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Democrats Demand Full Mueller Report, Lay Out Argument For Continued Investigations

House intelligence committee Chairman Adam Schiff, D-Calif., and other House Democratic chairs are pushing forward with investigations of related to President Trump following the report from special counsel Robert Mueller on the 2016 election.
J. Scott Applewhite
House intelligence committee Chairman Adam Schiff, D-Calif., and other House Democratic chairs are pushing forward with investigations of related to President Trump following the report from special counsel Robert Mueller on the 2016 election.

House Democrats are pushing to obtain a full, unredacted copy of the Mueller report to review — something they say Attorney General William Barr would not commit to in a phone call on Wednesday with House Judiciary Committee Chairman Jerrold Nadler.

A primary reason Barr cited for his position is the presence of grand jury information in the Mueller report, House Democratic staffers said in a briefing with reporters Thursday. But they argue that grand jury information has been transmitted to Congress in the past and had been kept strictly confidential for 40-plus years in the case of the Watergate grand jury.

"We just want the facts. We want to get to the truth. We don't want an interpretation of the facts, a summary of the facts or tiny pieces of the facts. We are looking to get the report itself and the underlying documents," a House Democratic staffer said.

Democrats argue that the Justice Department has provided hundreds of thousands of pages of investigative records to Congress on the Hillary Clinton email probe, and many other sensitive documents related to the Russia investigation as it was ongoing — and so should do so again now that the Mueller report is completed.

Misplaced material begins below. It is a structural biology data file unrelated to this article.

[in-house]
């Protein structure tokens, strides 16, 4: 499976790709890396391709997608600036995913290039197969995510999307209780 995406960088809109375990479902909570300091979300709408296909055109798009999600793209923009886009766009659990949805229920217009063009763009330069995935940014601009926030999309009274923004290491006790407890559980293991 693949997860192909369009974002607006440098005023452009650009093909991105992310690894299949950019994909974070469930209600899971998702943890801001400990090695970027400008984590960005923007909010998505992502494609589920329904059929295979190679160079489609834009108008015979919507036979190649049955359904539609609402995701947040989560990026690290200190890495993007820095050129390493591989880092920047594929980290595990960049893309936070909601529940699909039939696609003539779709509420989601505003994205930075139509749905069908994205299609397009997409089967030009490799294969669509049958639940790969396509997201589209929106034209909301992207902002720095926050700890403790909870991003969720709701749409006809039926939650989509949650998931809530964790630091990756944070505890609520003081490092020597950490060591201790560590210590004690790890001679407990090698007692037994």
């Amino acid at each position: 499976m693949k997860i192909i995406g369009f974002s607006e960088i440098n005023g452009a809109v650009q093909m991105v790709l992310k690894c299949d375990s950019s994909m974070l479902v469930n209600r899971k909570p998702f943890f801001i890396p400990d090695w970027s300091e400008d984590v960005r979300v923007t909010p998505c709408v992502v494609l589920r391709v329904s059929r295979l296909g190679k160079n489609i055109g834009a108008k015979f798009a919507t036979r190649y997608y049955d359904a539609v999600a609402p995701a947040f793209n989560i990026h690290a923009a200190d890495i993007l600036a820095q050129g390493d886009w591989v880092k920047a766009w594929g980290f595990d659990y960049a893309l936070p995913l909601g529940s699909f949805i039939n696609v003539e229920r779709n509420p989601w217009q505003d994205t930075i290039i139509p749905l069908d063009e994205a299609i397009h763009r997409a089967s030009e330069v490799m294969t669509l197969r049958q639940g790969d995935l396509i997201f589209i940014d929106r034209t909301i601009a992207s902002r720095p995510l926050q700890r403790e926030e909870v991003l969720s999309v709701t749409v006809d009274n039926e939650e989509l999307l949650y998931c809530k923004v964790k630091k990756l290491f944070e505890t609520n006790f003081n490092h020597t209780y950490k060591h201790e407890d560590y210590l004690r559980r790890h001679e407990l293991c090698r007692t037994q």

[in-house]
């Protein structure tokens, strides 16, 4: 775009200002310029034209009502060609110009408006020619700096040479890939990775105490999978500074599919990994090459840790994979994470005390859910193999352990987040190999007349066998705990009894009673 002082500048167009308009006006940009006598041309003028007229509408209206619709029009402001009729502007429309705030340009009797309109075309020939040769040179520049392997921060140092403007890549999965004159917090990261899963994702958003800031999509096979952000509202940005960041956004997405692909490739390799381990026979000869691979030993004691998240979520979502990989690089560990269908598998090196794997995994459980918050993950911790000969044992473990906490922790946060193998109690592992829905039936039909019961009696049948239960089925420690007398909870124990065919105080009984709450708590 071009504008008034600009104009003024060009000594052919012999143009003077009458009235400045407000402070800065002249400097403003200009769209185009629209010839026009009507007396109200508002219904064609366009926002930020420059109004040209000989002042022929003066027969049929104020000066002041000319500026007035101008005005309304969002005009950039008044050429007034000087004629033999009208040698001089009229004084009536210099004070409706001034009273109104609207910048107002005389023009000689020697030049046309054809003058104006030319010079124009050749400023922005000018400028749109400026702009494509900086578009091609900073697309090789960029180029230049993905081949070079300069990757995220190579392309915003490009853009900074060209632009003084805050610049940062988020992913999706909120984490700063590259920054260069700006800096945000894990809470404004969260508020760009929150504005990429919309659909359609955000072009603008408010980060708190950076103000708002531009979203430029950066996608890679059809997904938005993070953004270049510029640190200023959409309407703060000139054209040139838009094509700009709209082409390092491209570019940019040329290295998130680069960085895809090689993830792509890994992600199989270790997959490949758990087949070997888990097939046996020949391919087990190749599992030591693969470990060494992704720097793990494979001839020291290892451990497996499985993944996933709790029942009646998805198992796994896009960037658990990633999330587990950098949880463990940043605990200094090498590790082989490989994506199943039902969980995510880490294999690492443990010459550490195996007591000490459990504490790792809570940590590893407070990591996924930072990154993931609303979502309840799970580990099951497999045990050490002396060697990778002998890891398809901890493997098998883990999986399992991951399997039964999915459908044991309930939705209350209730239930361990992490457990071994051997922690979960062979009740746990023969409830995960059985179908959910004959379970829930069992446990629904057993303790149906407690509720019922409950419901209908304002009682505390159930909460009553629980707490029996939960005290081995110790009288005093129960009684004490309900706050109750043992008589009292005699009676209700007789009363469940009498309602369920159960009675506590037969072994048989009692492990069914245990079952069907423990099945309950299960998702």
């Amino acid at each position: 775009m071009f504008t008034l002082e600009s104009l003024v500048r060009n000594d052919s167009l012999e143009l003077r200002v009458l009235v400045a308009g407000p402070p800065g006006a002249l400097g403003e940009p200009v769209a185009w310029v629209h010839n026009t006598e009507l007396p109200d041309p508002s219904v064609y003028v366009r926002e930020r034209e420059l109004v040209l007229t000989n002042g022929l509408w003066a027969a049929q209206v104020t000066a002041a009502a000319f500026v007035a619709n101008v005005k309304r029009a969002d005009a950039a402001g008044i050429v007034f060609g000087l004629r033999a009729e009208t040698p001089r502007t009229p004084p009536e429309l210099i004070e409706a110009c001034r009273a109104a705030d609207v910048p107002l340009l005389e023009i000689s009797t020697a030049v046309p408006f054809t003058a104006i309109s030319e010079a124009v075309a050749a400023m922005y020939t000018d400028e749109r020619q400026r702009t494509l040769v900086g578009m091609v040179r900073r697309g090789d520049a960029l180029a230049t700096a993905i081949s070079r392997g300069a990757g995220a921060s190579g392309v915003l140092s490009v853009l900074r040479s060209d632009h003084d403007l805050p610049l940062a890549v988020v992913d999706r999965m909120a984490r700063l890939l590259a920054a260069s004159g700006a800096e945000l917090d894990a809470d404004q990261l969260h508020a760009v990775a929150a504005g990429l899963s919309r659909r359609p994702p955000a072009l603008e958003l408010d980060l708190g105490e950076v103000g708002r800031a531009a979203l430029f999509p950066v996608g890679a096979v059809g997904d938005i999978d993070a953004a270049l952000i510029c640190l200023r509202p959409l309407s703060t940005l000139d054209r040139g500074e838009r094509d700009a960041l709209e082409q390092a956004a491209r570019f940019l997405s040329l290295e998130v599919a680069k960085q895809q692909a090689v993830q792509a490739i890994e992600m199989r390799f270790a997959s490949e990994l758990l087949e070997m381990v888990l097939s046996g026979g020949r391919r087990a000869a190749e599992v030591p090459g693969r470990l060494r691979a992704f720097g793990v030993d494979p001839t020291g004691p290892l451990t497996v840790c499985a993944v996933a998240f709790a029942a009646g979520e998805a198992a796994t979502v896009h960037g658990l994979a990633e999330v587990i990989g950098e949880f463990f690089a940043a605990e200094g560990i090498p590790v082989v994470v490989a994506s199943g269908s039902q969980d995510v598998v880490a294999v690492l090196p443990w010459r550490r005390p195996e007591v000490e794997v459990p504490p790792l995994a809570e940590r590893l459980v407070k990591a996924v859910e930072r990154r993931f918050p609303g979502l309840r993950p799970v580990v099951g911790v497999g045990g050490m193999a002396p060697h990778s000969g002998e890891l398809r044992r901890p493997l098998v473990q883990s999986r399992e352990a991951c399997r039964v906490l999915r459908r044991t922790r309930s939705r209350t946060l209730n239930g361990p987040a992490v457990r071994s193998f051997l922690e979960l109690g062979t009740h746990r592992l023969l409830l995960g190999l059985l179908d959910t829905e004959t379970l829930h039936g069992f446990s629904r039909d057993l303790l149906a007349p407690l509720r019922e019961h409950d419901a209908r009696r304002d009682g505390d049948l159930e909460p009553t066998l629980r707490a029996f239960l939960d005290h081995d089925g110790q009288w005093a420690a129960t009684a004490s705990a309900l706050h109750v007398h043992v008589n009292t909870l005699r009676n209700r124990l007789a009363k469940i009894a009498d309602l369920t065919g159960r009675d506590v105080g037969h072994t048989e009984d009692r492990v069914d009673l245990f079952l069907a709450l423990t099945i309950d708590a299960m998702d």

While six House committee chairs have demanded the full Mueller report by April 2, Democrats were not yet ready to say with any certainty that they would subpoena the document or call on Mueller to testify until after the deadline passes. Democrats believe that they need to give Barr a reasonable time frame in which to respond before taking or announcing next steps.

The House Democratic staff also emphasized they plan to continue their various investigations into Trump, his allies and associates on counterintelligence, public corruption and abuse of power.

Their argument is that Congress' role is far broader than special counsel Mueller's criminal investigation — that they have a responsibility to investigate and act as a check on misconduct that may fall short of criminal acts.

It was in this spirit that House intelligence committee Chairman Adam Schiff, D-Calif., said that he would move forward with his panel's counterintelligence investigation into Russian interference despite the conclusion of Mueller's probe.

"Counterintelligence investigations are designed among other things to determine whether any U.S. persons... may be vulnerable to foreign influence, manipulation, coercion or compromise by a hostile foreign power," Schiff said. "It is not clear whether or to what extent the Mueller report, which is focused on prosecutorial decisions, will even discuss counterintelligence findings."